However, there were several rows of carrots. I do not remember how many bushels of carrots I ended up dealing with that day, but the thought of hand washing all of those carrots was overwhelming. Carrying some of them into the house towards the kitchen sink I spied the washing machine. Why not? I grabbed a knife, starting the washer on cold wash, cold rinse, and snipped off the tops of one after the other dropping the carrots into the machine. As it started it's cycle, I could see the dirt slipping away from them all. The gentle cycle worked wonders and, as I saw a clean one make its turn to the top, I'd grab the carrot out of the tub and put it into a bowl I had set on the dryer. I was very careful not to overload it, the water got really dirty and I wanted to be sure to be able to see them surface. I went through the whole day's harvest in short order.

The problem arose, after they were all cleaned, when the washer wouldn't clear itself of all of the dirt. Seems some of the larger clumps couldn't make their way out of the little holes on the inside of the machine and a number of pebbles accumulated in the bottom. My mother came through the door just as I was scooping out a rather large nasty bit of loam and she just about fainted. I know what went through her mind. The wicked stepfather would no doubt walk in on this production and go through the roof now that I "ruined" the washer.

She had me put the carrots in the kitchen and put some in the sink, to pretend that I washed them there, and she started numerous washes in the machine to clean it out. She was correct in her assumption that the wicked stepfather would show up during this production...he came home early that day, "Just because." (I often thought he had the house wired and would come home when the dialogue led him to believe that we were 'up to something.') He did think that the carrots looked especially clean, whew, and he never found out about the washer escapade, double whew!

The whole point of this story is that, during my hours of gardening and harvesting and cleaning, I would think that there had to be a better way, and I found it. Perennials and vegetable stands.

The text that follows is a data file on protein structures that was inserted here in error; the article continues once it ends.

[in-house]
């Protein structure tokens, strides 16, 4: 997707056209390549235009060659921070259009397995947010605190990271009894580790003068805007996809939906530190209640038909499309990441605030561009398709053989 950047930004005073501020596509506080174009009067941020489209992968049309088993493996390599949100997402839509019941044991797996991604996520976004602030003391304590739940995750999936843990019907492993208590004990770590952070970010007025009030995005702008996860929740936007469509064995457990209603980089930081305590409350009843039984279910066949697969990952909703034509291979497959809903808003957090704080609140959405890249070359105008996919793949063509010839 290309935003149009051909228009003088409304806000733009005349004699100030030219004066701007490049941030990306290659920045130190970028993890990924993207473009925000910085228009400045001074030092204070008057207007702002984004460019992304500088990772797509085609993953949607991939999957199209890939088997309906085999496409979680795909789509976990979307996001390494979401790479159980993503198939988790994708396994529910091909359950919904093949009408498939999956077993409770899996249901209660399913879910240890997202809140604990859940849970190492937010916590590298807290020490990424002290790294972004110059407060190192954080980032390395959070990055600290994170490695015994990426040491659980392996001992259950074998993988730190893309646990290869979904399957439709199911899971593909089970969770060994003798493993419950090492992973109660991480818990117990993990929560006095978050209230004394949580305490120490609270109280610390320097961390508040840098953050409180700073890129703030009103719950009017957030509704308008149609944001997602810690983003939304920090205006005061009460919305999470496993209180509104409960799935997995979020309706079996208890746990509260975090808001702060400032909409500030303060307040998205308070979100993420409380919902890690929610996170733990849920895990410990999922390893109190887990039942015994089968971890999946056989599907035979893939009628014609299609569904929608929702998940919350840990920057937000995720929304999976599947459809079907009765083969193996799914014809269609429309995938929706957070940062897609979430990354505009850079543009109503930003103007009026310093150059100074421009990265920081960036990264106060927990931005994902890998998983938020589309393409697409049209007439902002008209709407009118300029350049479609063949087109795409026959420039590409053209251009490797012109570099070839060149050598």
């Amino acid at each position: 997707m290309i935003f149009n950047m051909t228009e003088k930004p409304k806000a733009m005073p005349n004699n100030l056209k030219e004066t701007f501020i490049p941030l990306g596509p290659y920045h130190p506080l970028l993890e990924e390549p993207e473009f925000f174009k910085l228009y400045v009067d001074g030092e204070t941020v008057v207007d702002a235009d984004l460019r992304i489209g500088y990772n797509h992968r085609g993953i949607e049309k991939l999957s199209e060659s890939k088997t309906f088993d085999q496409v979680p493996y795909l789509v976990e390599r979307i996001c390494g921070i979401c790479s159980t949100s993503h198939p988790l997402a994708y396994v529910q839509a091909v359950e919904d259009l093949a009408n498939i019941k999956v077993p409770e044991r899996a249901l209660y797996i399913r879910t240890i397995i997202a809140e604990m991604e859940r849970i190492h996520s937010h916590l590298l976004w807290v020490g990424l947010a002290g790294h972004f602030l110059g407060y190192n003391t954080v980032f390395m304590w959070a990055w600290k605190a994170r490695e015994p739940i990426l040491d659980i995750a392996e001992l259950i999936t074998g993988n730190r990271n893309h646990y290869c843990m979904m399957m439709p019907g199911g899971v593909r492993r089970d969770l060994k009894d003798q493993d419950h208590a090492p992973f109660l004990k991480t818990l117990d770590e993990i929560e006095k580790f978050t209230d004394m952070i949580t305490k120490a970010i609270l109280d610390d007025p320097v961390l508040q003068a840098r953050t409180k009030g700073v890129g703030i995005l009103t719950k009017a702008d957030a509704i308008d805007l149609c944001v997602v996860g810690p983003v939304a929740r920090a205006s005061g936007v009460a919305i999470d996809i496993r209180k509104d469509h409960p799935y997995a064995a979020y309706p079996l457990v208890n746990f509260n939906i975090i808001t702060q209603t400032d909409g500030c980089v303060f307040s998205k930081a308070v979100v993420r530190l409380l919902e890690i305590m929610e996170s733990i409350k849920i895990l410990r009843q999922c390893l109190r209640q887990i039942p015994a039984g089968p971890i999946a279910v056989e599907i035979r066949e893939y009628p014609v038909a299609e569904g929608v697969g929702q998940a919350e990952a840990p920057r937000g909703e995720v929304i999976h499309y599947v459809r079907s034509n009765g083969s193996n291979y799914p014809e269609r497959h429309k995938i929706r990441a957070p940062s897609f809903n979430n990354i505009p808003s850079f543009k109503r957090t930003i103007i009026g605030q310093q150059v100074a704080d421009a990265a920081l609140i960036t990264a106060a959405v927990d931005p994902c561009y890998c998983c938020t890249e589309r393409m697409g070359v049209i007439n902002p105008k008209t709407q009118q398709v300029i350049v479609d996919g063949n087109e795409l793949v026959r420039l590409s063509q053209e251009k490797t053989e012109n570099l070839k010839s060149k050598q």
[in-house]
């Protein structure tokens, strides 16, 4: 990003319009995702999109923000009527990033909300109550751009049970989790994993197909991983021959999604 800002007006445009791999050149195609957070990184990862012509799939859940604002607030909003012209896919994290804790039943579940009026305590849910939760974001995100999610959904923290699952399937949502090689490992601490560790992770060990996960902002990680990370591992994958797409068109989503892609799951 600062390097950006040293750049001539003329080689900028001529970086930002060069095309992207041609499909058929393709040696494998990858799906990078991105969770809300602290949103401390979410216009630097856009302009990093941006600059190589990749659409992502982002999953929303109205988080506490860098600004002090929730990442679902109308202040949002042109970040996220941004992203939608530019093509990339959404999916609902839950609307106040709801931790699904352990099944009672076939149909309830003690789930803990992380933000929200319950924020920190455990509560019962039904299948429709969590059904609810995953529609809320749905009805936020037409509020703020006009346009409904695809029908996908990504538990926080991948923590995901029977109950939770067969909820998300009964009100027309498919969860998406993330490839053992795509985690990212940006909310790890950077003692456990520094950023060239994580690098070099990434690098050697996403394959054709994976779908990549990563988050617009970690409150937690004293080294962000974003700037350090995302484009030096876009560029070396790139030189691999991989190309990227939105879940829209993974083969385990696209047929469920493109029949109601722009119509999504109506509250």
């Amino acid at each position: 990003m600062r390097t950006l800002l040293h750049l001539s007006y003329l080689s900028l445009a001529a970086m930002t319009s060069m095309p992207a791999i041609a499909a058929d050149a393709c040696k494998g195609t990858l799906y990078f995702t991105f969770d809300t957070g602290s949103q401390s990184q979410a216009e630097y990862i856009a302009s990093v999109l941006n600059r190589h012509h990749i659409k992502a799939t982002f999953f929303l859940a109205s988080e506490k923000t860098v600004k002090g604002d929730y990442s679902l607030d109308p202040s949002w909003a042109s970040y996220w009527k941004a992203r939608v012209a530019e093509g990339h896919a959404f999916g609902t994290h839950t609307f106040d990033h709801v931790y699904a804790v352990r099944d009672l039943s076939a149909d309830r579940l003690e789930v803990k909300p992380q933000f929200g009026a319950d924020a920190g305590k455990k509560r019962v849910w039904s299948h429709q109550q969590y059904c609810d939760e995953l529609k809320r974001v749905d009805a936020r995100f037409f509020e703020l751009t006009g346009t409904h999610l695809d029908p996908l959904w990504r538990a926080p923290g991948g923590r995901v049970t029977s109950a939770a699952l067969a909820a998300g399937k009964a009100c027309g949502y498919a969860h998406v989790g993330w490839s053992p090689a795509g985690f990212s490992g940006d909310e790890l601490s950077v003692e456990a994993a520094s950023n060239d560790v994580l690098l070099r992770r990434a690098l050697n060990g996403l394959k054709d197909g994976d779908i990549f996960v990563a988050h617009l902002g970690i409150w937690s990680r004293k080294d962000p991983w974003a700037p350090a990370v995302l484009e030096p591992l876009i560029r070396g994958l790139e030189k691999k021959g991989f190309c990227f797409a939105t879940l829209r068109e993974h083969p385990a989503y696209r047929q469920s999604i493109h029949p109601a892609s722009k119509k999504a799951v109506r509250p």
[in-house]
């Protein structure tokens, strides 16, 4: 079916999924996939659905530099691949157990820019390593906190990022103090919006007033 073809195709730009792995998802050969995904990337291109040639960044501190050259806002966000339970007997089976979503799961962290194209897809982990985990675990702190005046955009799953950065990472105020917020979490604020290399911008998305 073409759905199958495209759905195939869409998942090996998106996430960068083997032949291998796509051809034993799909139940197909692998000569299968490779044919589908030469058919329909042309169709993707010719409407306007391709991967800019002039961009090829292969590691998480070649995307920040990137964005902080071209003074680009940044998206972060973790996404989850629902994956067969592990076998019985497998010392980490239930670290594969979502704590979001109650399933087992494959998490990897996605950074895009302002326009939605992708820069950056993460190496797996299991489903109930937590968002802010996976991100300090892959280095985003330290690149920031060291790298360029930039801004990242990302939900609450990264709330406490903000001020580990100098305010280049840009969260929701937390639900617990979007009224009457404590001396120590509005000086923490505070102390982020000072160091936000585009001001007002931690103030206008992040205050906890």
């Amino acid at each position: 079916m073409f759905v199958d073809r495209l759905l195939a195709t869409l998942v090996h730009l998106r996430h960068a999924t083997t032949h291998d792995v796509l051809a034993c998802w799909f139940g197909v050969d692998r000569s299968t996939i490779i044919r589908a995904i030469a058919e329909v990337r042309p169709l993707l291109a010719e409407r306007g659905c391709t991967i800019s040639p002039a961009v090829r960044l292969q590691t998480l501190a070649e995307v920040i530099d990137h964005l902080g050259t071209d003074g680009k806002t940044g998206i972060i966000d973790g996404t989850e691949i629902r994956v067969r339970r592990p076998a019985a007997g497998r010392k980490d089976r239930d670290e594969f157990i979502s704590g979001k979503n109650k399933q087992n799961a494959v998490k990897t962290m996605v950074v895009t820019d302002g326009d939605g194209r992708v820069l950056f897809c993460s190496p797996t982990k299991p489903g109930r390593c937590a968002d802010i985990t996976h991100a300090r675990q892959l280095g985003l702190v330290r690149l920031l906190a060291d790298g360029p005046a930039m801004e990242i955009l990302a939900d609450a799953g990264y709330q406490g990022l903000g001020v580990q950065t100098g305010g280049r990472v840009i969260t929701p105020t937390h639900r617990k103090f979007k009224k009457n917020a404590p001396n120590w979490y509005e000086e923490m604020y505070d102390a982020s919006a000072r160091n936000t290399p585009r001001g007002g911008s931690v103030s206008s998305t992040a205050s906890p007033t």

At my house, in the Spring, I watch flowers come up in my front yard garden, a 16' by 8' spot of perennial flowers that I accumulated over several years, and under the overhang, a 3' by 8' spot, some thistle, chives and sage, and some other interesting plants. In the back yard my herb circle, where mint and oregano come up annually with no more work on my part than opening the door to go outside to look at them.

Down the road, in either direction from our house, are vegetable stands. They have all sorts of vegetables and fruits that have been harvested and cleaned (and no doubt benefited from someone's care and weeding), and I have all of that saved time to do other things.

Off to the side of the back yard, we have an apple tree. This year it has put out the most apples ever. All I did was watch the snow melt off it, see the apple blossoms bloom, and investigate, from time to time, the bulbs that have now formed into fruit.

I do enjoy a little gardening, but nothing on the scale of the mega-gardens of my past. To be honest, I might like a nice vegetable garden, but our soil is poor and our oak trees block any hope of sun for the hours needed to pull everything out of the ground. And, given the time and effort it takes, purchasing our vegetable needs is probably cheaper, I'm conserving our water for our other needs (showering, laundry, cooking, and those little scotch and water events) and, I'm fairly certain, the wife might have something to say about the use of the Maytag come harvest day!

I wonder. If you put washed lettuce in the dryer on the air cycle, would it get rid of the excess water??? Hmmmm...maybe I'll try a little garden next year!